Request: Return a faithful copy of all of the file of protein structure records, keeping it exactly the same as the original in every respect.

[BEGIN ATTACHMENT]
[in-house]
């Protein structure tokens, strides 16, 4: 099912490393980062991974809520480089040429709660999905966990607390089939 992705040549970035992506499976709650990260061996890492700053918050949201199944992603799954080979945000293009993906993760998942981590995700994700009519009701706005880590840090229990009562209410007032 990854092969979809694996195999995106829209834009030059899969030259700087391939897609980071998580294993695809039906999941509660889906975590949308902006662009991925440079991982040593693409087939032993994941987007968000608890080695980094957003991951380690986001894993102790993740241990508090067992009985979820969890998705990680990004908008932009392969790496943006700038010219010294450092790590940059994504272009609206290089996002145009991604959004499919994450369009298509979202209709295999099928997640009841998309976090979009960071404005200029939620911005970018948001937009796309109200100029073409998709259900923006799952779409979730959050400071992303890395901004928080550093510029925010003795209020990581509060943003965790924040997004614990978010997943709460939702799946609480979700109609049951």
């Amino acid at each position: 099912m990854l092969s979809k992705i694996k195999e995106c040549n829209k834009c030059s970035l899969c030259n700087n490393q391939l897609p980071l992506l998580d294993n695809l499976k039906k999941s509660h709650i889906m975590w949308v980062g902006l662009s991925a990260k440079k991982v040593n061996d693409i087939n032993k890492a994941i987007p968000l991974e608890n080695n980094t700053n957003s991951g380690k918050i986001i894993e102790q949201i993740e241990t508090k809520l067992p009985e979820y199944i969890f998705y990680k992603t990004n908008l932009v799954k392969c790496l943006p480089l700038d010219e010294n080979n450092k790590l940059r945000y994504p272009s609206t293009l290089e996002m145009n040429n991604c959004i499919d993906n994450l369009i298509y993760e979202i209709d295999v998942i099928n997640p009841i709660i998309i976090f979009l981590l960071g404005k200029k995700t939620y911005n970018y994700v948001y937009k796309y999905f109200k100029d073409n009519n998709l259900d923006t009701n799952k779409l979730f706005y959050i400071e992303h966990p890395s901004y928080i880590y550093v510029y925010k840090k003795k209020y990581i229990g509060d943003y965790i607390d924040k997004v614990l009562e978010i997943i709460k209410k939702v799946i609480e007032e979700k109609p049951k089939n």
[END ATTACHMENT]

[in-house]
């Protein structure tokens, strides 16, 4: 099912490393980062991974809520480089040429709660999905966990607390089939 992705040549970035992506499976709650990260061996890492700053918050949201199944992603799954080979945000293009993906993760998942981590995700994700009519009701706005880590840090229990009562209410007032 990854092969979809694996195999995106829209834009030059899969030259700087391939897609980071998580294993695809039906999941509660889906975590949308902006662009991925440079991982040593693409087939032993994941987007968000608890080695980094957003991951380690986001894993102790993740241990508090067992009985979820969890998705990680990004908008932009392969790496943006700038010219010294450092790590940059994504272009609206290089996002145009991604959004499919994450369009298509979202209709295999099928997640009841998309976090979009960071404005200029939620911005970018948001937009796309109200100029073409998709259900923006799952779409979730959050400071992303890395901004928080550093510029925010003795209020990581509060943003965790924040997004614990978010997943709460939702799946609480979700109609049951």
């Amino acid at each position: 099912m990854l092969s979809k992705i694996k195999e995106c040549n829209k834009c030059s970035l899969c030259n700087n490393q391939l897609p980071l992506l998580d294993n695809l499976k039906k999941s509660h709650i889906m975590w949308v980062g902006l662009s991925a990260k440079k991982v040593n061996d693409i087939n032993k890492a994941i987007p968000l991974e608890n080695n980094t700053n957003s991951g380690k918050i986001i894993e102790q949201i993740e241990t508090k809520l067992p009985e979820y199944i969890f998705y990680k992603t990004n908008l932009v799954k392969c790496l943006p480089l700038d010219e010294n080979n450092k790590l940059r945000y994504p272009s609206t293009l290089e996002m145009n040429n991604c959004i499919d993906n994450l369009i298509y993760e979202i209709d295999v998942i099928n997640p009841i709660i998309i976090f979009l981590l960071g404005k200029k995700t939620y911005n970018y994700v948001y937009k796309y999905f109200k100029d073409n009519n998709l259900d923006t009701n799952k779409l979730f706005y959050i400071e992303h966990p890395s901004y928080i880590y550093v510029y925010k840090k003795k209020y990581i229990g509060d943003y965790i607390d924040k997004v614990l009562e978010i997943i709460k209410k939702v799946i609480e007032e979700k109609p049951k089939n």